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5 Signs Your Employee Benefit Plan Might Need a New Auditor

October 12, 2021

Switching auditors might be a good choice for the sake of your employees and their benefits.

Editor’s Note: This blog has been updated as of October 12, 2021 for accuracy and comprehensiveness.

The U.S. Department of Labor (DOL) recently communicated they are planning to conduct an audit quality assessment of audits performed by independent qualified public accountants for the 2020 Form 5500 filing year. The previous assessment included findings that the percentage of plan audits that do not comply with professional audit standards has increased from 19% in 1997 to 39% in 2014!

These results were compiled from the DOL’s Employee Benefits Security Administration (EBSA) division’s assessment of 81,162 audits performed by 7,330 different CPA firms from 5500 filings for 2011. The 39% (or nearly 4 out of 10 filings) of the audits that contained major deficiencies put $653 billion and 22.5 million plan participants and beneficiaries at risk.

Findings from the audit show that audit quality is directly linked to a firm’s level of experience and number of plans audited. In fact, CPAs who audit the fewest number of plans had a 76% deficiency rate, while those that audit the most plans had a deficiency rate of only 12%.

The DOL stresses the importance of hiring the proper auditor in their guide Selecting an Auditor for Your Employee Benefit Plan as the auditor is important protection to your plan.

5 Signs That Signal a Need to Switch Auditors

The financial integrity of your employee benefit plan depends on a quality audit, which according to the DOL has been difficult to find. If you have encountered any of the following issues with your current plan audit, switching auditors might be a good choice for the sake of your employees and their benefits:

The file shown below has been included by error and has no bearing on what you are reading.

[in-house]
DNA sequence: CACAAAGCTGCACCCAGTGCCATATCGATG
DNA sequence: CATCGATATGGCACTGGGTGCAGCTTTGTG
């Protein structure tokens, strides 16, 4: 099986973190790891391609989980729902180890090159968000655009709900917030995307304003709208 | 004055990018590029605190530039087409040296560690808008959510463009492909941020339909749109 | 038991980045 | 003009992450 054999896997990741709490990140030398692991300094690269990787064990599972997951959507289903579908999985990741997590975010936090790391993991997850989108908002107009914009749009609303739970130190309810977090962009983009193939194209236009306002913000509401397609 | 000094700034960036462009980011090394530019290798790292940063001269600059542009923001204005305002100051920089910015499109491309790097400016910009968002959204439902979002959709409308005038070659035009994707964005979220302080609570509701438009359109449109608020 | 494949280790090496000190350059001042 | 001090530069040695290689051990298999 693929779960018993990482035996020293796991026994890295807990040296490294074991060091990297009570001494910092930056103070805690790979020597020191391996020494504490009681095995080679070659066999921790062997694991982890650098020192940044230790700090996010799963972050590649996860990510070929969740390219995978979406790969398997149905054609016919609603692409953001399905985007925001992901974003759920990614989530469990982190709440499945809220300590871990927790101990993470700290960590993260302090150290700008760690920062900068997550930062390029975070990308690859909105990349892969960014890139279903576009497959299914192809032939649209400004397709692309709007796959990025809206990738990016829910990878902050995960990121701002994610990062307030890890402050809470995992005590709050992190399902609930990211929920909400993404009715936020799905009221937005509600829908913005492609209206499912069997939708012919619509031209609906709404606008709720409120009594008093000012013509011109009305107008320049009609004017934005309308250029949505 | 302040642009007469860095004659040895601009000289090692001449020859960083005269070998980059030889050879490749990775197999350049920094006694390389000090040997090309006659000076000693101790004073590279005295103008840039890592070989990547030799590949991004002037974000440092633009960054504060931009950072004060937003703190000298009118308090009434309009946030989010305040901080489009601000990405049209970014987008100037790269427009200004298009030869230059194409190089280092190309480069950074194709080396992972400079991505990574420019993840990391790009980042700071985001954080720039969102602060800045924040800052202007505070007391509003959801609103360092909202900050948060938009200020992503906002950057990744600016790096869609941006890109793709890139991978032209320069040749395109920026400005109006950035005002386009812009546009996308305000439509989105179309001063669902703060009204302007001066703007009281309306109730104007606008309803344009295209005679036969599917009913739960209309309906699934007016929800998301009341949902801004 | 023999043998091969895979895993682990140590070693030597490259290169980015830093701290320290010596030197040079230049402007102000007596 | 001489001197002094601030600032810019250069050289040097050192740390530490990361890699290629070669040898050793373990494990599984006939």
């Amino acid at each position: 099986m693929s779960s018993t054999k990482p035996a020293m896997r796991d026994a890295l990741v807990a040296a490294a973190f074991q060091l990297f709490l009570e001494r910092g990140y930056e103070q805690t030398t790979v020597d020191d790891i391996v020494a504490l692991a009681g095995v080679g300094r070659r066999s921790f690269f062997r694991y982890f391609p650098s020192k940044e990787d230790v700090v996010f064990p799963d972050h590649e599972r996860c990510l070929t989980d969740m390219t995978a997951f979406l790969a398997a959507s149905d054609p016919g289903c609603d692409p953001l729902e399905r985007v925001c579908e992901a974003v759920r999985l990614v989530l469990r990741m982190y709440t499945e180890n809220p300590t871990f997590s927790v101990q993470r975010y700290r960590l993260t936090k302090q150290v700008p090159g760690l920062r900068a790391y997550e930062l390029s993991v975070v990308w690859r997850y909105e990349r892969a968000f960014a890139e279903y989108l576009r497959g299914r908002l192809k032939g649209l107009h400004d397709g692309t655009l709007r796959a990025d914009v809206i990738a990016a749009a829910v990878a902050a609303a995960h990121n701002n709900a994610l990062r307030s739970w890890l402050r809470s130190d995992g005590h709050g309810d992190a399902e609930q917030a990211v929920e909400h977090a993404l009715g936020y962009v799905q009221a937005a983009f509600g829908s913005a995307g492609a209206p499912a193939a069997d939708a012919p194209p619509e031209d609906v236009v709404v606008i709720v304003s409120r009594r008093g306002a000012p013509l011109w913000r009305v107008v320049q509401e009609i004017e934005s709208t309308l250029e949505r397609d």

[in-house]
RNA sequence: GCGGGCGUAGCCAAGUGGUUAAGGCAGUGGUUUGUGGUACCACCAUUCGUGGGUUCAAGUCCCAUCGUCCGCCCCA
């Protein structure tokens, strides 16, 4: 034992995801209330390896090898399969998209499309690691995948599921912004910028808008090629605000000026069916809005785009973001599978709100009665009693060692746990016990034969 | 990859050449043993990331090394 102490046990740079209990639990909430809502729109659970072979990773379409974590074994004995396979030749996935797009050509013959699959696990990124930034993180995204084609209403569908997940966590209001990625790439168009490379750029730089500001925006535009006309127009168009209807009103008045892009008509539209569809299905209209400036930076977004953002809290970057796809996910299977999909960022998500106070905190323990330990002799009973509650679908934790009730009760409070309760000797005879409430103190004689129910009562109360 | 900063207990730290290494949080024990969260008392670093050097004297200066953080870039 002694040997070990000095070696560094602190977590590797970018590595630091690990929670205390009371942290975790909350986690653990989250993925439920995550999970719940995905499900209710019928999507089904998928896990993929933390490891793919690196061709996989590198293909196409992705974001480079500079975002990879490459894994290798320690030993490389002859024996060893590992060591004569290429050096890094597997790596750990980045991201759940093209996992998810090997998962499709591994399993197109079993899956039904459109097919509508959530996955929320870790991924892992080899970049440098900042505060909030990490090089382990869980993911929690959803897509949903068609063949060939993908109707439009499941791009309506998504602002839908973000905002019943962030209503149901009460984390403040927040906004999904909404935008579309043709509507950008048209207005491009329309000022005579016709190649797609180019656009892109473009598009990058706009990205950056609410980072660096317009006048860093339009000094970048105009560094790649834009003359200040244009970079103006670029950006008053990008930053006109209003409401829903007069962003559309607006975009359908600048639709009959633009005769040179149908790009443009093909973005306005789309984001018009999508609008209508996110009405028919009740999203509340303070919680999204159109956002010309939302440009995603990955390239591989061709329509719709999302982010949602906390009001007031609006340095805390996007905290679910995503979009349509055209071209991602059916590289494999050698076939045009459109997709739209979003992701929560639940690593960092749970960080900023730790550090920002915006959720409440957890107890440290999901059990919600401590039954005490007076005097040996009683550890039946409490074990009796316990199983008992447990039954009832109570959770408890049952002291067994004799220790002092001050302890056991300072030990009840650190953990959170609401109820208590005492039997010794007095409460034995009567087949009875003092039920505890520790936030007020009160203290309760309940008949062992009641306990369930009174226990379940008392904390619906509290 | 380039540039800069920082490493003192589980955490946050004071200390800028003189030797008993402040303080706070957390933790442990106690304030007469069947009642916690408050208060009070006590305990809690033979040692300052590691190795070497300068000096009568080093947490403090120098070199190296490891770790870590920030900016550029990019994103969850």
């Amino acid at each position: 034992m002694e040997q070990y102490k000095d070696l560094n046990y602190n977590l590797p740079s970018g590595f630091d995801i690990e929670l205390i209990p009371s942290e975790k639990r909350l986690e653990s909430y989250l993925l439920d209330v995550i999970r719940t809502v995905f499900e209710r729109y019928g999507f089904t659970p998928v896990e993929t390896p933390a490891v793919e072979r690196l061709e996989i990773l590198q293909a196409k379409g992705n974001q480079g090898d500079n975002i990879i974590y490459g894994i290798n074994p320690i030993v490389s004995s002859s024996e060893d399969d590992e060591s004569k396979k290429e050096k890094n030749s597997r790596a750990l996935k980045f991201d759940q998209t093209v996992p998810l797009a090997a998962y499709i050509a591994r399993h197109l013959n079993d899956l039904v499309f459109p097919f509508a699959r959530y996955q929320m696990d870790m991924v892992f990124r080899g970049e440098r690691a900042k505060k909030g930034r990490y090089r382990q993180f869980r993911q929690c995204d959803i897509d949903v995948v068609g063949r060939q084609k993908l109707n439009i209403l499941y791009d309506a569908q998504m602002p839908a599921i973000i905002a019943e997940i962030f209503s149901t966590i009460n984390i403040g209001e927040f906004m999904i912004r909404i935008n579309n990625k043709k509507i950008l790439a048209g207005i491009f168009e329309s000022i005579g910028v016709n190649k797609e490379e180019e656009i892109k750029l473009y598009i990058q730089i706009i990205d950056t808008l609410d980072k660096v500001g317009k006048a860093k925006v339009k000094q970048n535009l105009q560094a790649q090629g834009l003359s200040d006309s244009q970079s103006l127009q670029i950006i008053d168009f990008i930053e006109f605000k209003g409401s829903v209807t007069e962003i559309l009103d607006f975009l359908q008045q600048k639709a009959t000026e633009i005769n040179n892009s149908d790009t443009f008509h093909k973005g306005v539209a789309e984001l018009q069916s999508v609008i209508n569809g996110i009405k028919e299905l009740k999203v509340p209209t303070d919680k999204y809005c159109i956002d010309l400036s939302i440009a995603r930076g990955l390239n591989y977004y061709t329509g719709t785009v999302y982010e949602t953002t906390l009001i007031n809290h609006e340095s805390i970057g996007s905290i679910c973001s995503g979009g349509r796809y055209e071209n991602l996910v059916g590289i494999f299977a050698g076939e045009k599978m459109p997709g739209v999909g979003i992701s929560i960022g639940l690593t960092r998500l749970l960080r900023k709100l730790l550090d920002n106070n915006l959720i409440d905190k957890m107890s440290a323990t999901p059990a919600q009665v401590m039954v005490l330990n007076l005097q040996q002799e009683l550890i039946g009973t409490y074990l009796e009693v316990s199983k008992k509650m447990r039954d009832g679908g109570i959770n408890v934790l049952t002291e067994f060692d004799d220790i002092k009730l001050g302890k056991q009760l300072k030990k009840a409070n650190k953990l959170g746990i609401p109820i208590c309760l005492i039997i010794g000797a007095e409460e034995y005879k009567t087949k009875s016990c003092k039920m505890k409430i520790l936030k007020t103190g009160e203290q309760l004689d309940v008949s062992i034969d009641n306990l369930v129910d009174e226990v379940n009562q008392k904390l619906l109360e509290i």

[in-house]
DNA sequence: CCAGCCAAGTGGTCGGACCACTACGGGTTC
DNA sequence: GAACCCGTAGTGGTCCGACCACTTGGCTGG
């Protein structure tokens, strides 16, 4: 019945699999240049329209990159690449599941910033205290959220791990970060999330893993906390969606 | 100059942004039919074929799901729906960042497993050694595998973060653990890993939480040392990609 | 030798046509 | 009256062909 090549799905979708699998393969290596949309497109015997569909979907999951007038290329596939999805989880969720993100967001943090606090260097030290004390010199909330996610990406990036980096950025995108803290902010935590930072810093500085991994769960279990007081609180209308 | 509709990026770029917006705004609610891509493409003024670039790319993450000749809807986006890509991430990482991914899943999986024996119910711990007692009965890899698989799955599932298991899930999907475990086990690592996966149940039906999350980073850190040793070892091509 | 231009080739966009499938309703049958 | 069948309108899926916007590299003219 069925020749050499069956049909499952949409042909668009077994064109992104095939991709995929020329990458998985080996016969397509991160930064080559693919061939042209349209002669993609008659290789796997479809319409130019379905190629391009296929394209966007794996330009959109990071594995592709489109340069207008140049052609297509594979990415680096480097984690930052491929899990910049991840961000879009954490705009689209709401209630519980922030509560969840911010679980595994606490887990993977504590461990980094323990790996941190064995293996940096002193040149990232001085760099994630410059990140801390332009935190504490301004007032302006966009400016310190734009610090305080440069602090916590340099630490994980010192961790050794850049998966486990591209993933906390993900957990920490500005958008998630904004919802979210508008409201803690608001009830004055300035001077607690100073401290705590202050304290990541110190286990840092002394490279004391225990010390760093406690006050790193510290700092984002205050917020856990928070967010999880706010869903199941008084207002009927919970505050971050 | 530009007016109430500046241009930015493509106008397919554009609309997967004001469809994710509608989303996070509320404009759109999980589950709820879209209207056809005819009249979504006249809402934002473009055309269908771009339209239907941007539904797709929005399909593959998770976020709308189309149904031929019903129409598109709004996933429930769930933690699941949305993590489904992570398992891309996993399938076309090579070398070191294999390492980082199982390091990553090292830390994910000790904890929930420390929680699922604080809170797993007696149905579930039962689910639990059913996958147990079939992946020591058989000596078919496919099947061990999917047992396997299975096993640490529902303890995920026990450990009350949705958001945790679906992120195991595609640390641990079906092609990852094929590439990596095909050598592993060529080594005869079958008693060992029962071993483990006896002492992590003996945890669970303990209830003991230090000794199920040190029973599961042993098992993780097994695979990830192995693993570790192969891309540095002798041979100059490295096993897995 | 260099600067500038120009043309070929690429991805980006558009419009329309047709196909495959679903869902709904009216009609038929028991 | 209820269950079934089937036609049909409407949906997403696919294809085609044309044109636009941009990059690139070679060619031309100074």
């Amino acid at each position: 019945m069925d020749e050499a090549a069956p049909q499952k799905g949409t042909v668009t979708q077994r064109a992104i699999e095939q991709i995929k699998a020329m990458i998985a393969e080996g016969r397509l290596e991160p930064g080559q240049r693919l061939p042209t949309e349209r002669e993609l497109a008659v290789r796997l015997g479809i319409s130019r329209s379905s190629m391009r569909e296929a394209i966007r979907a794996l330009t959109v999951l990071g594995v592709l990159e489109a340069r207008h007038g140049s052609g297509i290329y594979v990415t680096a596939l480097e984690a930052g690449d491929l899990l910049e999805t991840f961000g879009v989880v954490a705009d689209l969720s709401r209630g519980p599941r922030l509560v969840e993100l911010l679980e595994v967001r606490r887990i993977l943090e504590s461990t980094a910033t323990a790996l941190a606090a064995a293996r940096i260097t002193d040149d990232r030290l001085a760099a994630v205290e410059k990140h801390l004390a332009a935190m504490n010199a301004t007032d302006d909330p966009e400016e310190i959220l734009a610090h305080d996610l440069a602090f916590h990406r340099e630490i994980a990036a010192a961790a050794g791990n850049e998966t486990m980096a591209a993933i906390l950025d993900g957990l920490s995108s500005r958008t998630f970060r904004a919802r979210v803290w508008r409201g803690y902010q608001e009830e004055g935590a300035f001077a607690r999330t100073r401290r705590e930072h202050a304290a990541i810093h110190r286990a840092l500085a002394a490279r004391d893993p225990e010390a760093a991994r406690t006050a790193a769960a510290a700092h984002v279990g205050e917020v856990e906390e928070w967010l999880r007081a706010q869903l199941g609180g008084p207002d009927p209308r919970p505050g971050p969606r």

1. The firm lacks experience and a committed employee benefit plan practice- The DOL mentions that if a firm specializes in employee benefit plan audits, audit quality drastically improves. Only 1% of all CPA firms in the nation audit 100 or more employee benefit plans annually and this group of firms has the least number of deficiencies.
  2. There is high staff turnover at your CPA firm- Having a team of professionals complying with ERISA, DOL, and IRS requirements is vital, but it is important to have some consistency with audit staff as well, so they are familiar with your Plan and company operations. The average turnover rate for CPA firms is approximately 15-20% annually.
  3. You’ve experienced low quality service, poor responsiveness, and lack of resources- Providing the best possible service depends on dedicated efforts to communicate with clients and ensuring that your auditor has experience with the Employee Retirement Income Security Act of 1974 (ERISA) and is a member of the Employee Benefit Plan Audit Quality Center (EBPAQC). Adequate resources must be allocated to this specific practice area of expertise (which is offseason work for most small firms) to ensure that quality and service is not sacrificed.
  4. There is a lack of understanding regarding how specific types of plans operate and how the current industry is affecting the different plans- There are quite a range of plan types including defined contribution, defined benefit and health and welfare plans, which can further be grouped into profit sharing plans, 401(k) plans, 401(a) plans, 403(b) plans, and ESOP plans. You will want to hire an auditor with knowledge of all plan types so that he/she can update you if anything changes regarding different requirements for a specific type of plan under ERISA, the DOL or the IRS.
  5. You’ve experienced regulatory agency scrutiny- If your audit frequently captures negative attention from a regulatory agency, it might be time to reconsider auditors. Consider hiring an auditor that provides technical support in the event that ERISA, DOL or the IRS selects your plan for review.

Putting your plan into the hands of experts will guarantee you peace of mind regarding your employees’ benefits. If your current auditor does not make efforts to communicate with you about any changes in individual plans, changes in staffing, or new developments in the industry, consider making a switch.

Questions? Contact a member of our employee benefit plan team at KLR (Also – we’re glad you asked - we audit approximately 95 plans annually).

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